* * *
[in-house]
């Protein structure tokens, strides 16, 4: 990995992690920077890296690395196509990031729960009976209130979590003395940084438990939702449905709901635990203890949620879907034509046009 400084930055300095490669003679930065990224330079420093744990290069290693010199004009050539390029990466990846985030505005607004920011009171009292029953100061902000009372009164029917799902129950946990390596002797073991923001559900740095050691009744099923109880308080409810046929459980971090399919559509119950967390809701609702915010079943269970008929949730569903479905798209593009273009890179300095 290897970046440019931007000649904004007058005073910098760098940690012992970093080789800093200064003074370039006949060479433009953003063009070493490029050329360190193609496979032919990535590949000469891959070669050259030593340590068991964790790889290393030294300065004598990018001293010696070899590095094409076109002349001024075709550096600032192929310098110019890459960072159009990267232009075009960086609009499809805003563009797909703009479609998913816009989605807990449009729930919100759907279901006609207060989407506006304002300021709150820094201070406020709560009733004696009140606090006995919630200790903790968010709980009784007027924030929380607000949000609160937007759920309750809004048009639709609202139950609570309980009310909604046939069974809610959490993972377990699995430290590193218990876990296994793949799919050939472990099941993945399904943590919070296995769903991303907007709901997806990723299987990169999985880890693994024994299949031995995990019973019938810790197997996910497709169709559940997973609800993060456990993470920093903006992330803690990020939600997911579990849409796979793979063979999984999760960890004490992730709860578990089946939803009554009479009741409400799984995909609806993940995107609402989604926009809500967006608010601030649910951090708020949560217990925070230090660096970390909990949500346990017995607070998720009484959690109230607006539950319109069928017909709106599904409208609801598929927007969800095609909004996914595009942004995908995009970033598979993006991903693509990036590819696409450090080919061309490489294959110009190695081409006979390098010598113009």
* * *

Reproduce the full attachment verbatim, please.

[in-house]
């Protein structure tokens, strides 16, 4: 990995992690920077890296690395196509990031729960009976209130979590003395940084438990939702449905709901635990203890949620879907034509046009 400084930055300095490669003679930065990224330079420093744990290069290693010199004009050539390029990466990846985030505005607004920011009171009292029953100061902000009372009164029917799902129950946990390596002797073991923001559900740095050691009744099923109880308080409810046929459980971090399919559509119950967390809701609702915010079943269970008929949730569903479905798209593009273009890179300095 290897970046440019931007000649904004007058005073910098760098940690012992970093080789800093200064003074370039006949060479433009953003063009070493490029050329360190193609496979032919990535590949000469891959070669050259030593340590068991964790790889290393030294300065004598990018001293010696070899590095094409076109002349001024075709550096600032192929310098110019890459960072159009990267232009075009960086609009499809805003563009797909703009479609998913816009989605807990449009729930919100759907279901006609207060989407506006304002300021709150820094201070406020709560009733004696009140606090006995919630200790903790968010709980009784007027924030929380607000949000609160937007759920309750809004048009639709609202139950609570309980009310909604046939069974809610959490993972377990699995430290590193218990876990296994793949799919050939472990099941993945399904943590919070296995769903991303907007709901997806990723299987990169999985880890693994024994299949031995995990019973019938810790197997996910497709169709559940997973609800993060456990993470920093903006992330803690990020939600997911579990849409796979793979063979999984999760960890004490992730709860578990089946939803009554009479009741409400799984995909609806993940995107609402989604926009809500967006608010601030649910951090708020949560217990925070230090660096970390909990949500346990017995607070998720009484959690109230607006539950319109069928017909709106599904409208609801598929927007969800095609909004996914595009942004995908995009970033598979993006991903693509990036590819696409450090080919061309490489294959110009190695081409006979390098010598113009």